Once we got to the museum, we wandered around the ocean hall, where we saw the jaws of the largest shark ever known, and then the mammal hall, which had all sorts of animals from all over the world:

(Sorry for the quality; that one’s from my camera.)

Finally, finally, after a walk through the gems and minerals hall, it was time for the big deal, the reason we came in the first place – a trip through the Butterfly Pavilion.  It was as neat and amazing as billed – walking through hundreds of live butterflies of all species, nothing between you and them but air.

One landed on Ellie’s leis, but I wasn’t quick enough to get a picture.  This lady had one land in her hair:

Neither of them wanted to hold the paintbrush this big guywas on, so I took one for the team:

And then.  And then.  All of a sudden, Adam hollered, “Mel-mel, come here, look!”  And this is what we saw:

Untitled from Melanie on Vimeo.

Yeah!  A butterfly being born!  And two more trying their hardest to break out of their cocoons!  How cool is that?

By the time our turn in the Pavilion was over, the kids were worn out and ready to go home.  We drove down to Fredericksburg (they both fell asleep) to pick up David, whose car had broken down, then had dinner and came home.  Then it was time for the super special Shamrock Cake!  I know you can’t wait to see it, but you’ll just have to tune in tomorrow!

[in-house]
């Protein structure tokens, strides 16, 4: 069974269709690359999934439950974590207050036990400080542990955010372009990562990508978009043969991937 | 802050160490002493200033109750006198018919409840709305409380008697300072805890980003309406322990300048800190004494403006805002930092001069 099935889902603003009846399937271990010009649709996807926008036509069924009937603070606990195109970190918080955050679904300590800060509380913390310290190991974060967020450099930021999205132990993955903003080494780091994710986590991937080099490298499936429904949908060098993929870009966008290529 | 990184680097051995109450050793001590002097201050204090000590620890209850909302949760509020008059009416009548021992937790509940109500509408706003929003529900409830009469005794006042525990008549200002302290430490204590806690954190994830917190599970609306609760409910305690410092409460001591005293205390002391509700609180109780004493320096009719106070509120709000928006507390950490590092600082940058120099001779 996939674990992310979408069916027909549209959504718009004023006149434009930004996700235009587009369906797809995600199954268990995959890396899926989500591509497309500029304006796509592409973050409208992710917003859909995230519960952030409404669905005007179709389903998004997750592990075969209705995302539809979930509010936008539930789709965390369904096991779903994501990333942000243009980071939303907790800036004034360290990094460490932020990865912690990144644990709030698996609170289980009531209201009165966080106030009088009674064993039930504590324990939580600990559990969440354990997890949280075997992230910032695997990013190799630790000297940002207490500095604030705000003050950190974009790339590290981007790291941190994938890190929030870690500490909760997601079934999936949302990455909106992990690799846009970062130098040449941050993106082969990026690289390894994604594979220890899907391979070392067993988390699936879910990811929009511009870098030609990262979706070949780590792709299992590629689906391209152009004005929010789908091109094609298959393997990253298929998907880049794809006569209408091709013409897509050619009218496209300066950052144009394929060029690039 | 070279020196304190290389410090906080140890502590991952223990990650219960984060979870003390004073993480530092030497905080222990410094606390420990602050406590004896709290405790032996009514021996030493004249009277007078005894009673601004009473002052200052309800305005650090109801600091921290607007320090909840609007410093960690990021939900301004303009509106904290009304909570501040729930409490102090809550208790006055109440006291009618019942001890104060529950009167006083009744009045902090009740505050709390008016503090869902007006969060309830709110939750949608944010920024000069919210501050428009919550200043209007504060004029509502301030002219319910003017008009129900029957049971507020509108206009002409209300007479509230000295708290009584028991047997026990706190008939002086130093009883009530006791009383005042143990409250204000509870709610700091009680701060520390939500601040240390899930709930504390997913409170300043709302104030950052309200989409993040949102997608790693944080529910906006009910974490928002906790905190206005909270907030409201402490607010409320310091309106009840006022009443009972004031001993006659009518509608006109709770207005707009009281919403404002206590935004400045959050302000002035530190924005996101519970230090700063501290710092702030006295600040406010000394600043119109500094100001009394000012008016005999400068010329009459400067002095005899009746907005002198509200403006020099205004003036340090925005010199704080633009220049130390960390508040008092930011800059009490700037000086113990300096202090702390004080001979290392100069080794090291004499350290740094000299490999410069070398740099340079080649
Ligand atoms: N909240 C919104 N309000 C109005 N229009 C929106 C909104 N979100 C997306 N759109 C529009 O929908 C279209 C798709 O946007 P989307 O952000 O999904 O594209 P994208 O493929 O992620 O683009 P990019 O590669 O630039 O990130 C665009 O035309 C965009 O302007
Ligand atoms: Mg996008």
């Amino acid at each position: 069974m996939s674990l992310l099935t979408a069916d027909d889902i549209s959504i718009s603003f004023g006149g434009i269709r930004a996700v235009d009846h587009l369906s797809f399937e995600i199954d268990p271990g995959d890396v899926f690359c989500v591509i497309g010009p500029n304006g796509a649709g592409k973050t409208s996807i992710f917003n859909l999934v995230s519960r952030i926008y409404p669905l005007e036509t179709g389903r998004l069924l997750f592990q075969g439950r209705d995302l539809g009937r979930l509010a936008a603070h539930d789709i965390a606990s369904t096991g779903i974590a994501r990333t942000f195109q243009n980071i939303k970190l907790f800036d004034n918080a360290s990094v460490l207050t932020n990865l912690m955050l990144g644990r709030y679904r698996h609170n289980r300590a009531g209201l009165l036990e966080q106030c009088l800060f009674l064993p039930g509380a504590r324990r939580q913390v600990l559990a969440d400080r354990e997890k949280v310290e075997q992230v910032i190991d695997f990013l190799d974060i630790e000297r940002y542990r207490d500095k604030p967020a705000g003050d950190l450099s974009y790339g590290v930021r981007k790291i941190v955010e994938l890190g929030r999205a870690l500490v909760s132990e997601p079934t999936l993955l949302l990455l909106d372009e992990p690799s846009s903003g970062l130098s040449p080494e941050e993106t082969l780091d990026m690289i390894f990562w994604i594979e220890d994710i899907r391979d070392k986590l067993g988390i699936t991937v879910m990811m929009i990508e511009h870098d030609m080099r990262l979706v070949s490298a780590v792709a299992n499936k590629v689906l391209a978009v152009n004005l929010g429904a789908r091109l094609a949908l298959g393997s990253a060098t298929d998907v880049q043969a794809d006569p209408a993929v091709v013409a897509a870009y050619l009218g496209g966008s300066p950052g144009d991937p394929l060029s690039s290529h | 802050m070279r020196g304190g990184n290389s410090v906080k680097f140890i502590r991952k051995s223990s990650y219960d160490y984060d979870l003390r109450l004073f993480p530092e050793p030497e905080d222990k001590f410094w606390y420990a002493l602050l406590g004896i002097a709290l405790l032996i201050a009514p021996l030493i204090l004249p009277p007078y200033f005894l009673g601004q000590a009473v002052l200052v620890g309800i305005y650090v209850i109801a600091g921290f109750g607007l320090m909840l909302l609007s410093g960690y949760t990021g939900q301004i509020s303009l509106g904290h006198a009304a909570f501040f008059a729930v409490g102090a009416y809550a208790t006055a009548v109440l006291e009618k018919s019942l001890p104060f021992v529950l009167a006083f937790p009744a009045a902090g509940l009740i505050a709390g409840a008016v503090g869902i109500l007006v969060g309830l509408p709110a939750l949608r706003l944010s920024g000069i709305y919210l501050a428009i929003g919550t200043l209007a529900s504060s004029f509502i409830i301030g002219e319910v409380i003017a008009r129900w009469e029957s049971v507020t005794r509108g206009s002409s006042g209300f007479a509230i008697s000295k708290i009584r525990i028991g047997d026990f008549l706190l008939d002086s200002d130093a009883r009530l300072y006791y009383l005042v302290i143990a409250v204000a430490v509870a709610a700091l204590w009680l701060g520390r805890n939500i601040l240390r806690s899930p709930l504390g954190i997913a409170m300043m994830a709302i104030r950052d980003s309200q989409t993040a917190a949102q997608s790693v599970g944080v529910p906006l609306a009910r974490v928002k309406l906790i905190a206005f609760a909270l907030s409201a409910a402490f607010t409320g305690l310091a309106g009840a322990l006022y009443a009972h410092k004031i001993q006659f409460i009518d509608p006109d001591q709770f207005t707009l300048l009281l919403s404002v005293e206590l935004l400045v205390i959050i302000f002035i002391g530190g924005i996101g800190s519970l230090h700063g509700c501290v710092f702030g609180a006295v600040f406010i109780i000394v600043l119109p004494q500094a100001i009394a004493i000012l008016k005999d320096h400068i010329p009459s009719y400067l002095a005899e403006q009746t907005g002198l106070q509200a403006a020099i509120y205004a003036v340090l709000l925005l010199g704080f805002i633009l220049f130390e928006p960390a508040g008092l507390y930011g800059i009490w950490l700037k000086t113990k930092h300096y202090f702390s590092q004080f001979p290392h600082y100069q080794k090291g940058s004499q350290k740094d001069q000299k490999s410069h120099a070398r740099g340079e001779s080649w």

Ah, Youth

Smooth ice is paradise for those who dance with expertise.
— Friedrich Nietzsche

Driving home from an appointment this evening, I had the XM radio in David’s car tuned to the 90s station.  After some Goo Goo Dolls, a little Soup Dragons, some Sophie B., what should I hear but . . .

Yeah.  That’s Vanilla Ice.  This song was released in 1990; I was 13.

At 13, I was dying to fit in.  A lot of people I knew at school, who were already into classic rock, hated this song.  I clearly remember repeating one of their derisive comments when this song came up in front someone I was trying to impress: “Oh, all he did was rip off Under Pressure,” I said, trying to sound worldly.  As if I gave a fuck about Queen at 13.  In truth, I loved this song.  I taped it off the radio and spent afternoons in my bedroom with the door closed, playing it over and over, even choreographing a dance routine that I imagined presenting in the talent show at 4-H camp that summer.  It should go without saying that I was not cool at 13.

Welcome to Springfield

A cloud does not know why it moves in just such a direction and at such a speed.  It feels an impulsion; this is the place to go now.  But the sky knows the reasons and the patterns behind all clouds, and you will know, too, when you lift yourself high enough to see beyond horizons.
— Richard Bach

This is what the sky looked like on my walk on Thursday afternoon:



Every time I see a sky like this, I can’t help but think of the opening credits of The Simpsons – I call it a cartoon-blue sky.

(Why, why, why does nothing ever embed anymore, even when I put the video code in in html view?  Boo.)